Agents entrusted with the sale of a property advertise extensively. The result of this advertising is usually the first contact between agent and purchaser. The purchaser must deal with the agent who is offering a property for sale. If the agent recognises a purchaser who is willing and able to buy, the agent will try to find a property which interests the purchaser.

The purchaser is likely to be shown a representative selection of available properties because most agents have access to a property listing service or can persuade other agents to share commission. If this happens, the purchaser should try to stay with an agent who demonstrates competency and compatibility.

WHAT TYPE OF PROPERTY?

Before you start searching you should identify the type of property you want to own:

  • flat;
  • townhouse or cluster housing;
  • house with a granny flat;
  • house in the country; or
  • thatch roof etc.

It is also helpful if you have an idea of the number and type of rooms and amenities required (pool, braai area, garden size etc). A useful guide can be obtained by visiting the weekend showhouses.

Ultimately, the type, size and quality is dictated by your ability to pay.

EVALUATING A PROPERTY

  1. Ask for a written list of known defects.
  2. Establish which movable items are included in the sale
    (television aerials, swimming pool equipment, stove etc).
  3. Examine the roof and ceiling carefully and consult an expert if necessary.
  4. Look for dampness in walls.
  5. Look for signs of cracks due to poor foundations.
  6. Insist on an electrical certificate of compliance and inspect the plumbing carefully.
  7. Inquire whether there are any known boundary encroachments.
  8. Ask if a comparative market analysis is available.
  9. Find out if a borer beetle certificate is being offered.
  10. Be careful of flood risks and sloping ground.
  11. Evaluate the locality carefully with reference to schools, transport, other public services, cultural, social and sporting activities.

Try to avoid buying a property which is out of character or value for its area. In case of doubt, seek outside professional assistance.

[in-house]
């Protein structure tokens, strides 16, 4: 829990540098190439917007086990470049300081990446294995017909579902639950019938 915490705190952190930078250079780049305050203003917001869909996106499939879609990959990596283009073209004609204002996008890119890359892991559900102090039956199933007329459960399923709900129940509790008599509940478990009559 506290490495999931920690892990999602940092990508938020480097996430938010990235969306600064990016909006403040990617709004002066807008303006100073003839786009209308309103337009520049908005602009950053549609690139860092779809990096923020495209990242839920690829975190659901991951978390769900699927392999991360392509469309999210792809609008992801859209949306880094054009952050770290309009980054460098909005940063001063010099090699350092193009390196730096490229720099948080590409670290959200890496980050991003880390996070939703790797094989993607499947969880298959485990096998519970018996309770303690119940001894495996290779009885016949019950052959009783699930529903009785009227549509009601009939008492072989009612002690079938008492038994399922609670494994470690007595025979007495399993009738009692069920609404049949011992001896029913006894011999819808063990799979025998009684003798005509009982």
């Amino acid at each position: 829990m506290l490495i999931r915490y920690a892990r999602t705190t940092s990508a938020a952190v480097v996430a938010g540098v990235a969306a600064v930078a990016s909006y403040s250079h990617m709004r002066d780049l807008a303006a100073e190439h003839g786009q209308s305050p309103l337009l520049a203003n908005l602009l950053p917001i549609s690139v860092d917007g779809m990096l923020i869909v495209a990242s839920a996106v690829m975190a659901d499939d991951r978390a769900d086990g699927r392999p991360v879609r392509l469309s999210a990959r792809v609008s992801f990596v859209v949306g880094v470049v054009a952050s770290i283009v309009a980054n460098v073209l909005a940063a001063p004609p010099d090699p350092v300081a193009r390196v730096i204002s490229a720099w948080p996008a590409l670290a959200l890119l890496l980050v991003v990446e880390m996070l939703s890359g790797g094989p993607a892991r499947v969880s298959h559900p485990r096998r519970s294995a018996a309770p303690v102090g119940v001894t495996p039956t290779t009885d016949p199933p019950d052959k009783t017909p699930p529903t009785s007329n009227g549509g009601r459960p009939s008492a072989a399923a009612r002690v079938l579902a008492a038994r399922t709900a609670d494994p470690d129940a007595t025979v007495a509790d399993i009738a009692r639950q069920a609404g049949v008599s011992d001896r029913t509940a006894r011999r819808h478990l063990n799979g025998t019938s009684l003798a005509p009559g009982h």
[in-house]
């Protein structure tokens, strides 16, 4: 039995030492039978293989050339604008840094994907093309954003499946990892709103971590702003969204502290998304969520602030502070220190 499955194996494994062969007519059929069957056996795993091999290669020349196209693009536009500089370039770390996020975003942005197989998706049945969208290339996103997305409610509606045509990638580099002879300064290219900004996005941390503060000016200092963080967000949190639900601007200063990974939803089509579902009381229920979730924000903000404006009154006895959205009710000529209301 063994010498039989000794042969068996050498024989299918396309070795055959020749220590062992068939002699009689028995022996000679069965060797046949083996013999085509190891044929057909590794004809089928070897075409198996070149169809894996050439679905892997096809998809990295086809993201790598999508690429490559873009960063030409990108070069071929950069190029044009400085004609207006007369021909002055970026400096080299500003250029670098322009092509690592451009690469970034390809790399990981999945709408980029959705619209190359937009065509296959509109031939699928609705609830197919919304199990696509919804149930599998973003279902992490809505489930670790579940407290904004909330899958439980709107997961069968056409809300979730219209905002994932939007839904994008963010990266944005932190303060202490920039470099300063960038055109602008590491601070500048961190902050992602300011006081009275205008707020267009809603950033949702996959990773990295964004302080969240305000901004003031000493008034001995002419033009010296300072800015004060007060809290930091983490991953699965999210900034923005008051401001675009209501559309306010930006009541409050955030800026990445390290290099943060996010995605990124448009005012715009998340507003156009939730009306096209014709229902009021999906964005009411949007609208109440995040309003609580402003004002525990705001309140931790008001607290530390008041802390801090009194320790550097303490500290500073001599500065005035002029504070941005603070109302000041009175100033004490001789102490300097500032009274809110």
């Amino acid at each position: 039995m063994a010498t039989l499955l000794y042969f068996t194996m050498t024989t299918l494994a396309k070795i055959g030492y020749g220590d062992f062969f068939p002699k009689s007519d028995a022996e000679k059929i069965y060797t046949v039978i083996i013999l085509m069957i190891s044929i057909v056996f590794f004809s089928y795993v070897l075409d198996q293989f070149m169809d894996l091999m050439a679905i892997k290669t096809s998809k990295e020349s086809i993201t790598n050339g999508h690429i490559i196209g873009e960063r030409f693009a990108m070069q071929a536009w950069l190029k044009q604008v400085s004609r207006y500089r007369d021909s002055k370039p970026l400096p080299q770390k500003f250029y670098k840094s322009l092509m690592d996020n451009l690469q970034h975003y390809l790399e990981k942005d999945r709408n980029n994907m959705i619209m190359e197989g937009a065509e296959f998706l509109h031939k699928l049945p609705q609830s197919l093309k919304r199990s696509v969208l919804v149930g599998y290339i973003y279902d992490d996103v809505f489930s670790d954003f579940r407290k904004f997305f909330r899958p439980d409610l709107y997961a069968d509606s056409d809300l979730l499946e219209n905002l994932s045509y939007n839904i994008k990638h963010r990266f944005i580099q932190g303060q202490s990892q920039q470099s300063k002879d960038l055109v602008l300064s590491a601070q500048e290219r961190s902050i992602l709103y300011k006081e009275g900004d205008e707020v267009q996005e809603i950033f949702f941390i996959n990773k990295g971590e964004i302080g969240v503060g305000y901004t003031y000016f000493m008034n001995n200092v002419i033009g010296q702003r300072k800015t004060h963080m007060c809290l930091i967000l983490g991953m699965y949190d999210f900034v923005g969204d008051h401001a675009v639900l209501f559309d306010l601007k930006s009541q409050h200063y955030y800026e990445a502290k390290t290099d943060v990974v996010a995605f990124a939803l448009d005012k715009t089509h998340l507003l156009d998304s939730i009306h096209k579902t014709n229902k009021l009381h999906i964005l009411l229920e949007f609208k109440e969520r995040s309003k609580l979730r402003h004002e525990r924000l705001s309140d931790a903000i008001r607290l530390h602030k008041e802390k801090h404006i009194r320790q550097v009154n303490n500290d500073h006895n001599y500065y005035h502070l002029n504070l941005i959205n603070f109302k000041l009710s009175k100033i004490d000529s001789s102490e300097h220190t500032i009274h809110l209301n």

THE AGREEMENT OF SALE

Every sale of immovable property must be in writing. The seller and the purchaser must both sign the document and initial changes.

Either party may appoint, in writing, someone to do so on their behalf.

An offer to purchase signed by the purchaser becomes a binding agreement on written acceptance by the seller.

SOME PROBLEM AREAS

Experience has shown that with care mistakes and complications can usually be avoided. For example:

  • Read and understand the sale agreement before signing it.
  • Do not be rushed into making your decision.
  • Do not buy another property until your finances are in order and if you are selling a property, ensure that the two transactions are properly linked.
  • Ensure that the agreement of sale is clear on all important items.
  • Your deposit should be invested in trust until transfer.

If you have any doubts, seek advice.

SECTIONAL TITLE

Sale of flats and townhouses are along similar lines as conventional houses. In addition remember:

  • Exclusive use areas such as parking bays and garden areas should be mentioned in the agreement of sale.
  • Special levies may need to be negotiated.
  • Study the rules and the body corporate's financial statements.

THE REGISTRATION PROCEDURE

After the agreement has been signed and the conditions met, the property must be registered in your name.

The South African deeds registration system is arguably the best in the world.

The conveyancer will contact you:

  • for proof of identity
  • for payment of the cash deposit
  • to arrange the financial guarantees from the bank
  • to pay costs, transfer duty, share of rates, etc
  • to sign the necessary documents
  • for the occupational interest.

The period for registration will vary according to the time taken to meet the special requirements of the parties. The usual period is between 30 and 60 days.

After the transfer is registered the conveyancer will send you a final accounting and, ultimately the title deed (unless the Bank holds it).

If you do not understand the process, you are entitled to ask for explanations. It is your right to expect that the conveyancer will personally attend to you when signing documents. Furthermore you should insist on receiving regular progress reports. However, the greater your co-operation, the sooner the transaction will be completed.

It is not essential for the purchaser to have separate legal representation. However, advice should be sought before signing the agreement of sale if you have any doubts.

Similarly if difficulties arise over registration or occupation, it may be necessary to seek legal help.

You are entitled to expect and to insist on professional service from the estate agent and the conveyancers. If you receive this, the pleasure of buying your property will be enhanced.

For more information, contact our offices on +24 41 396 9200.